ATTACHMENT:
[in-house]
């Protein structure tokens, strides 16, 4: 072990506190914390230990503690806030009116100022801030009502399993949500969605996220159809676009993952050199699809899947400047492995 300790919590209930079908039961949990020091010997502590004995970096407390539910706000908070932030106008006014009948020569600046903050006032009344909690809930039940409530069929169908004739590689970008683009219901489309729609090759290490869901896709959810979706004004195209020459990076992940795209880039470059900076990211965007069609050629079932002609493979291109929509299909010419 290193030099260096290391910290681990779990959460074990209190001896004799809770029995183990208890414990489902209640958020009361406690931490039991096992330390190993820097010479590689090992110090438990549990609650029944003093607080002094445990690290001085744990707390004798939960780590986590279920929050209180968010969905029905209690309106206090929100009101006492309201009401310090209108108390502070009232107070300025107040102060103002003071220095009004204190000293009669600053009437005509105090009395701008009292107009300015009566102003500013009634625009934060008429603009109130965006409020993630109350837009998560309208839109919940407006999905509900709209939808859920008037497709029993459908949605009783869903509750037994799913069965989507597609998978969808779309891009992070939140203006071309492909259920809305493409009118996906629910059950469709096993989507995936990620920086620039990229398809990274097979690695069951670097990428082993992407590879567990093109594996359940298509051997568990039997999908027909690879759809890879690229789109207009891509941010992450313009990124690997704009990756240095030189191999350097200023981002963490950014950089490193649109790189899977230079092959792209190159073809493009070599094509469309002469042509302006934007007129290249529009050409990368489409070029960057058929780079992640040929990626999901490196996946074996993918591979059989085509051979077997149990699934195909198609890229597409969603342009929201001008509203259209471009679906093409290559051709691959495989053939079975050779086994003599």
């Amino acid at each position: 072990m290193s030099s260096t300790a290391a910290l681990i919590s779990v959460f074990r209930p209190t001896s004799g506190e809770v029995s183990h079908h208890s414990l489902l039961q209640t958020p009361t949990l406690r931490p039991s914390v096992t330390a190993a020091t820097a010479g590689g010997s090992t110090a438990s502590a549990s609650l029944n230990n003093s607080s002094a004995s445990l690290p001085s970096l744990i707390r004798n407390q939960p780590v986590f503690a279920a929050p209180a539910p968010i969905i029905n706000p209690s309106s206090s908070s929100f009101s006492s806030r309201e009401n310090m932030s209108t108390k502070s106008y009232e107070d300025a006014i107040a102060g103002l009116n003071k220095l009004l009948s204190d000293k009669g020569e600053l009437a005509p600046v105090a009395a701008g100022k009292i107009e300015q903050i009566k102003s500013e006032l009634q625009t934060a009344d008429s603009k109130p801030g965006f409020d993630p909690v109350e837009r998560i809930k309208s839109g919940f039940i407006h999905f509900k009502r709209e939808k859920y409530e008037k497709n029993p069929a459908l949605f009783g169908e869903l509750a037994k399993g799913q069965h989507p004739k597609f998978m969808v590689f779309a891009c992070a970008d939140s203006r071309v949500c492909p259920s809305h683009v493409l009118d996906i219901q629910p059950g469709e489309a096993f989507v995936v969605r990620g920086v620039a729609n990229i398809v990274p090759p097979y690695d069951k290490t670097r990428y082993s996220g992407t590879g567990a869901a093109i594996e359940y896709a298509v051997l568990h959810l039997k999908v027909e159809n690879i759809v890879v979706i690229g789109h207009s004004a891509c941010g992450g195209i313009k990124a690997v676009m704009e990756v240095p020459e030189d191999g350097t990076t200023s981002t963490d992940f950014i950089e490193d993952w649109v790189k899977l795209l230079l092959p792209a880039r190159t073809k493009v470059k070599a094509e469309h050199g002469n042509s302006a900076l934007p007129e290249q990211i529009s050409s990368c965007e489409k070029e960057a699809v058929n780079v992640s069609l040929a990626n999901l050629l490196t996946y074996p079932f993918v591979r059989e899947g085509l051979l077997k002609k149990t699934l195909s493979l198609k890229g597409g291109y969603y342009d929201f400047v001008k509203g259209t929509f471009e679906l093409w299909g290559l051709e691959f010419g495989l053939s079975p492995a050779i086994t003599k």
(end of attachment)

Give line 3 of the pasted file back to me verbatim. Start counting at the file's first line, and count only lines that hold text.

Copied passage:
């Amino acid at each position: 072990m290193s030099s260096t300790a290391a910290l681990i919590s779990v959460f074990r209930p209190t001896s004799g506190e809770v029995s183990h079908h208890s414990l489902l039961q209640t958020p009361t949990l406690r931490p039991s914390v096992t330390a190993a020091t820097a010479g590689g010997s090992t110090a438990s502590a549990s609650l029944n230990n003093s607080s002094a004995s445990l690290p001085s970096l744990i707390r004798n407390q939960p780590v986590f503690a279920a929050p209180a539910p968010i969905i029905n706000p209690s309106s206090s908070s929100f009101s006492s806030r309201e009401n310090m932030s209108t108390k502070s106008y009232e107070d300025a006014i107040a102060g103002l009116n003071k220095l009004l009948s204190d000293k009669g020569e600053l009437a005509p600046v105090a009395a701008g100022k009292i107009e300015q903050i009566k102003s500013e006032l009634q625009t934060a009344d008429s603009k109130p801030g965006f409020d993630p909690v109350e837009r998560i809930k309208s839109g919940f039940i407006h999905f509900k009502r709209e939808k859920y409530e008037k497709n029993p069929a459908l949605f009783g169908e869903l509750a037994k399993g799913q069965h989507p004739k597609f998978m969808v590689f779309a891009c992070a970008d939140s203006r071309v949500c492909p259920s809305h683009v493409l009118d996906i219901q629910p059950g469709e489309a096993f989507v995936v969605r990620g920086v620039a729609n990229i398809v990274p090759p097979y690695d069951k290490t670097r990428y082993s996220g992407t590879g567990a869901a093109i594996e359940y896709a298509v051997l568990h959810l039997k999908v027909e159809n690879i759809v890879v979706i690229g789109h207009s004004a891509c941010g992450g195209i313009k990124a690997v676009m704009e990756v240095p020459e030189d191999g350097t990076t200023s981002t963490d992940f950014i950089e490193d993952w649109v790189k899977l795209l230079l092959p792209a880039r190159t073809k493009v470059k070599a094509e469309h050199g002469n042509s302006a900076l934007p007129e290249q990211i529009s050409s990368c965007e489409k070029e960057a699809v058929n780079v992640s069609l040929a990626n999901l050629l490196t996946y074996p079932f993918v591979r059989e899947g085509l051979l077997k002609k149990t699934l195909s493979l198609k890229g597409g291109y969603y342009d929201f400047v001008k509203g259209t929509f471009e679906l093409w299909g290559l051709e691959f010419g495989l053939s079975p492995a050779i086994t003599k």